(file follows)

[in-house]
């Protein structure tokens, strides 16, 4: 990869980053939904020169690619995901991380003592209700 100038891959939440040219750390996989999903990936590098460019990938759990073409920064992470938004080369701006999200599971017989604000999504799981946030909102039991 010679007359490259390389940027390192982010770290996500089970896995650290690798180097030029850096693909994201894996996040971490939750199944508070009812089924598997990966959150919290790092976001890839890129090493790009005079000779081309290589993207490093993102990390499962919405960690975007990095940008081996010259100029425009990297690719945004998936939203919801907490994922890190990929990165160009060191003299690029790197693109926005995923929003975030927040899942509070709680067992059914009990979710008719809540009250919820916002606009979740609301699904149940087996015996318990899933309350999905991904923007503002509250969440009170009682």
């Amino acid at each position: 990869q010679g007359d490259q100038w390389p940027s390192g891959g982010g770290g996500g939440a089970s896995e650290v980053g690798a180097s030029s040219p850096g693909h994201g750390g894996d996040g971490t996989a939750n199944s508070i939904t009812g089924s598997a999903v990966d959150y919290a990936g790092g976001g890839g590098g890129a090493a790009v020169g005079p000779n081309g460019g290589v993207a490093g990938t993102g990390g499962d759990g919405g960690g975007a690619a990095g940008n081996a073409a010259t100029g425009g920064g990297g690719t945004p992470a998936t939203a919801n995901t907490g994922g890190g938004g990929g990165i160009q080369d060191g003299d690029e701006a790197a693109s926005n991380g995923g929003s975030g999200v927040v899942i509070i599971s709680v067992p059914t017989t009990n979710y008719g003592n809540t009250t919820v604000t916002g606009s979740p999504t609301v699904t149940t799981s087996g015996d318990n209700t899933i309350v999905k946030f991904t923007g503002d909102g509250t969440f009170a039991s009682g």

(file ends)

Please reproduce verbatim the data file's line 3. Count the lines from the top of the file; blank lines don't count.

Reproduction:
């Amino acid at each position: 990869q010679g007359d490259q100038w390389p940027s390192g891959g982010g770290g996500g939440a089970s896995e650290v980053g690798a180097s030029s040219p850096g693909h994201g750390g894996d996040g971490t996989a939750n199944s508070i939904t009812g089924s598997a999903v990966d959150y919290a990936g790092g976001g890839g590098g890129a090493a790009v020169g005079p000779n081309g460019g290589v993207a490093g990938t993102g990390g499962d759990g919405g960690g975007a690619a990095g940008n081996a073409a010259t100029g425009g920064g990297g690719t945004p992470a998936t939203a919801n995901t907490g994922g890190g938004g990929g990165i160009q080369d060191g003299d690029e701006a790197a693109s926005n991380g995923g929003s975030g999200v927040v899942i509070i599971s709680v067992p059914t017989t009990n979710y008719g003592n809540t009250t919820v604000t916002g606009s979740p999504t609301v699904t149940t799981s087996g015996d318990n209700t899933i309350v999905k946030f991904t923007g503002d909102g509250t969440f009170a039991s009682g």